star dust

star dust

For a long time I wanted to comment on how some unspeakable logos, valued from a certain angle, acquire an unexpected decorum. Horrible naturally. But as banners of the horror that engenders them, they reveal a majestic glimpse. So they give disaster a face… in a disastrous way. Would a better conceived logo be more appropriate? It is an interesting question.

These are not texts for professionals, but for those interested and curious. So to understand why we produce so many logos it is not necessary to get bogged down in hirsute theories. Why are some good and others not so good? It is not easy to make it clear. Design theories —like all of them— have become clogged with abstractions over the years. Three or four central ideas are rewritten over and over again. Theorists who write for theorists or for enthusiasts of cryptic language become almost incomprehensible.

A logo is hardly more than a proper name. Let’s take any name. Rigobert. What can this name tell us? Well, a considerable amount of more or less pertinent information. It represents a man, Latino, of a certain age. Yornel, for example, the same, but younger. Our internal processor will try to find other resonances. How many Rigobertos have we come across before? What does the name evoke? How do we feel when interacting with a Rigoberto? Half naturally lost… but very far from informative nothingness.

Names —or surnames— like Gucci, Chanel or Lacoste make us clearer and more satisfied. We understand more or we think we understand. We have confronted them countless times. They are not more sophisticated than the Rigobertos and the Gutiérrez of life… They have only been treated differently. They have been logotyped and have multiplied and spread everywhere. Some are even accompanied by symbols. In addition to identifying a brand, they represent “a” way of assuming existence. Certain “values”. The phrase: “I’m more Gucci than Lacoste” makes all the sense in the world.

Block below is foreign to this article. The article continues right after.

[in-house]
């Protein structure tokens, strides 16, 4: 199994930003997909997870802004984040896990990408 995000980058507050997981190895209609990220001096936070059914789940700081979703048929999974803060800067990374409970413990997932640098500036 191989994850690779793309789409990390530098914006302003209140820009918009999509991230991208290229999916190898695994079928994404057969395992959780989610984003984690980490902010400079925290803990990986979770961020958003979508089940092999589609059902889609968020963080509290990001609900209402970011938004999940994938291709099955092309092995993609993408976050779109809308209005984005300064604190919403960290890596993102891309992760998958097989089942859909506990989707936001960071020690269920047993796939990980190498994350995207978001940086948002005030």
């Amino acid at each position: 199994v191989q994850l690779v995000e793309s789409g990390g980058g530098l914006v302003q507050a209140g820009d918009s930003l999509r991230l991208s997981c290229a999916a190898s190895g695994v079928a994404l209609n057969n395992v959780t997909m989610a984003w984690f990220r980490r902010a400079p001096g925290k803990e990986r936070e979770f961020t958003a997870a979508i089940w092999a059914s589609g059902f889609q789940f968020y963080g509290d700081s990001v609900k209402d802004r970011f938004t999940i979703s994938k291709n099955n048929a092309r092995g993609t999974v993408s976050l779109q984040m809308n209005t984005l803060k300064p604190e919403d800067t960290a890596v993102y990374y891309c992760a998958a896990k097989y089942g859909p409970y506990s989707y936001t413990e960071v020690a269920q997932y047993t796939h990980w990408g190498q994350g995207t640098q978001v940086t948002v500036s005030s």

A good logo must provide the greatest possible amount of certainty, or illusion… A good symbol, the same. It may be then that from a somewhat dissident or subversive point of view —and I’m not talking about politics— a “horrible” logo can honestly represent “horror”. But for them it will be necessary to put aside the dramatic illusion. Leaving aside ideals and utopias, and this is very difficult.

The logo of the Provincial Book and Literature Center (of) Havana in its own way is a work of art. There is no better way to visually summarize what it represents. From that point of view it seems sublime and even unbeatable. You have to see how the symbol allows us to see what at the same time could be a succession of books and leaves or the leaves of a book that come off and fly with the wind. Winds as effects of ancient and recent causes. That poster is almost divine because if Nature were able to create a space like that—which is all it shouldn’t be—the unconscious patterns of development that it created over so many geological ages, refined through trial and error over thousands of millions of years, would inevitably arrive at this logo. That is why I consider it a museum logo. That is why we should preserve it for future generations. And for those who will discover in a few centuries our island buried in the most boring dust in the solar system.

The New World logo is more abstract. But it does not fail to offer magnificent subtleties. This new world takes as its starting point nothing less than the year 1926. Very unique for many reasons. In October, one of the most powerful hurricanes in living memory hit western Cuba, leaving disgrace and desolation. Among so many things, the flood carried away everything that Moses Simons had written up to that moment. The one from “El Manisero”. The future leader of the Cuban Revolution was two months old.

star dust

If you notice, the enclosure of the new world evokes the bestial flood. The water that almost covers the windows. The gray reminds us of the height that the waters reached. Fantastic. In the logo, the syllables “nu” and “do” are underlined. Knot. What more has to do with the concept of traffic jam than with the mythical design group formed by Blado and Marín.

In my opinion… they are very bad logos that, observed in another way, are very good. When they are appreciated in this way, they grow and reflect their circumstances like few others. Design, like everything in this life, beyond what it considers itself, will tell the story of its time and the priorities of its consumers. Over time, you will be evaluated taking into account factors that say very little today. The world we see, as we hinted at above, unfolds on unavoidable configurations. Like the Fibonacci sequence that the hermetic and conspiracy theorists like so much. Such logos sprout from these environments because it probably could not be otherwise. Perhaps they are perfect and strange logos such as caterpillars, sea urchins, squids. Weird, ugly, perfect… who knows.

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